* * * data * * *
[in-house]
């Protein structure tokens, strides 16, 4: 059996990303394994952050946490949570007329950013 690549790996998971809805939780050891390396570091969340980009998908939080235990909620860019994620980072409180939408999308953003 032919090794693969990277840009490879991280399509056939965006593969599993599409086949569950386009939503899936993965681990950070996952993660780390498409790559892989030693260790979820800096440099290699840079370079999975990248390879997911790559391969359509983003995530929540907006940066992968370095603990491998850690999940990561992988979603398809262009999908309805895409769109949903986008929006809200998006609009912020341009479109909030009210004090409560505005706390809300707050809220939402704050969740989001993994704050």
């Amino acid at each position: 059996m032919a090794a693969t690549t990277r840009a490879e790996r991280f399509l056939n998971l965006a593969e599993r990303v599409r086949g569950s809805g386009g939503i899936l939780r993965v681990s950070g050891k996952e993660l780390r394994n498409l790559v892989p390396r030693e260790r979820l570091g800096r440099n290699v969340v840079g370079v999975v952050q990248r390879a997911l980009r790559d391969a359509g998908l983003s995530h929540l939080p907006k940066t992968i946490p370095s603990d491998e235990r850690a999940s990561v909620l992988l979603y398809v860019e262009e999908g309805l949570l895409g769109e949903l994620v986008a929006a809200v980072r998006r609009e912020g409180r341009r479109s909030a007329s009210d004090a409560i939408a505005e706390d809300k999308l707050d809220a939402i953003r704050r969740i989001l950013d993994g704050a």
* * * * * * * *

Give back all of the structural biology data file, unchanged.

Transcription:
[in-house]
């Protein structure tokens, strides 16, 4: 059996990303394994952050946490949570007329950013 690549790996998971809805939780050891390396570091969340980009998908939080235990909620860019994620980072409180939408999308953003 032919090794693969990277840009490879991280399509056939965006593969599993599409086949569950386009939503899936993965681990950070996952993660780390498409790559892989030693260790979820800096440099290699840079370079999975990248390879997911790559391969359509983003995530929540907006940066992968370095603990491998850690999940990561992988979603398809262009999908309805895409769109949903986008929006809200998006609009912020341009479109909030009210004090409560505005706390809300707050809220939402704050969740989001993994704050």
């Amino acid at each position: 059996m032919a090794a693969t690549t990277r840009a490879e790996r991280f399509l056939n998971l965006a593969e599993r990303v599409r086949g569950s809805g386009g939503i899936l939780r993965v681990s950070g050891k996952e993660l780390r394994n498409l790559v892989p390396r030693e260790r979820l570091g800096r440099n290699v969340v840079g370079v999975v952050q990248r390879a997911l980009r790559d391969a359509g998908l983003s995530h929540l939080p907006k940066t992968i946490p370095s603990d491998e235990r850690a999940s990561v909620l992988l979603y398809v860019e262009e999908g309805l949570l895409g769109e949903l994620v986008a929006a809200v980072r998006r609009e912020g409180r341009r479109s909030a007329s009210d004090a409560i939408a505005e706390d809300k999308l707050d809220a939402i953003r704050r969740i989001l950013d993994g704050a």